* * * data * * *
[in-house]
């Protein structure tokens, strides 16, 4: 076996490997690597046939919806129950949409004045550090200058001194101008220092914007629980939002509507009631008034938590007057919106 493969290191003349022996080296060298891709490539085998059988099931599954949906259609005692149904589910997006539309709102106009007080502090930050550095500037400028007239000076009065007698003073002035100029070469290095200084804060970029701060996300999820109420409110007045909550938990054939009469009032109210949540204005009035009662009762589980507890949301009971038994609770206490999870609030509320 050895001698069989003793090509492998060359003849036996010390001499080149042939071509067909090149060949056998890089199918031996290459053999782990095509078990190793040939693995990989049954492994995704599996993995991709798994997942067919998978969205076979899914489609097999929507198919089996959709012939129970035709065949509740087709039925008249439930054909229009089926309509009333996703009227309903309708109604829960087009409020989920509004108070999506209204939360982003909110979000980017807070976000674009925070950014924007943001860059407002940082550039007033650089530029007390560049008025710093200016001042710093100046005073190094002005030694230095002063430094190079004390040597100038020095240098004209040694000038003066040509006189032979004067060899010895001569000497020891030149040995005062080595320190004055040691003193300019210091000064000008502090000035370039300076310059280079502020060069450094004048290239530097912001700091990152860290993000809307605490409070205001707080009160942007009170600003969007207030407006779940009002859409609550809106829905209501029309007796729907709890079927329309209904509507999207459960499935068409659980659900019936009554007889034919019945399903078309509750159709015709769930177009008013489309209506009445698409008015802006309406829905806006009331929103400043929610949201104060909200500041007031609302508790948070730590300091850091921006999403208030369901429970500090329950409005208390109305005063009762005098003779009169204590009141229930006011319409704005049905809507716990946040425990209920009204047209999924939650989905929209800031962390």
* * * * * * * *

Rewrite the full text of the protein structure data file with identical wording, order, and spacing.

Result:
[in-house]
């Protein structure tokens, strides 16, 4: 076996490997690597046939919806129950949409004045550090200058001194101008220092914007629980939002509507009631008034938590007057919106 493969290191003349022996080296060298891709490539085998059988099931599954949906259609005692149904589910997006539309709102106009007080502090930050550095500037400028007239000076009065007698003073002035100029070469290095200084804060970029701060996300999820109420409110007045909550938990054939009469009032109210949540204005009035009662009762589980507890949301009971038994609770206490999870609030509320 050895001698069989003793090509492998060359003849036996010390001499080149042939071509067909090149060949056998890089199918031996290459053999782990095509078990190793040939693995990989049954492994995704599996993995991709798994997942067919998978969205076979899914489609097999929507198919089996959709012939129970035709065949509740087709039925008249439930054909229009089926309509009333996703009227309903309708109604829960087009409020989920509004108070999506209204939360982003909110979000980017807070976000674009925070950014924007943001860059407002940082550039007033650089530029007390560049008025710093200016001042710093100046005073190094002005030694230095002063430094190079004390040597100038020095240098004209040694000038003066040509006189032979004067060899010895001569000497020891030149040995005062080595320190004055040691003193300019210091000064000008502090000035370039300076310059280079502020060069450094004048290239530097912001700091990152860290993000809307605490409070205001707080009160942007009170600003969007207030407006779940009002859409609550809106829905209501029309007796729907709890079927329309209904509507999207459960499935068409659980659900019936009554007889034919019945399903078309509750159709015709769930177009008013489309209506009445698409008015802006309406829905806006009331929103400043929610949201104060909200500041007031609302508790948070730590300091850091921006999403208030369901429970500090329950409005208390109305005063009762005098003779009169204590009141229930006011319409704005049905809507716990946040425990209920009204047209999924939650989905929209800031962390």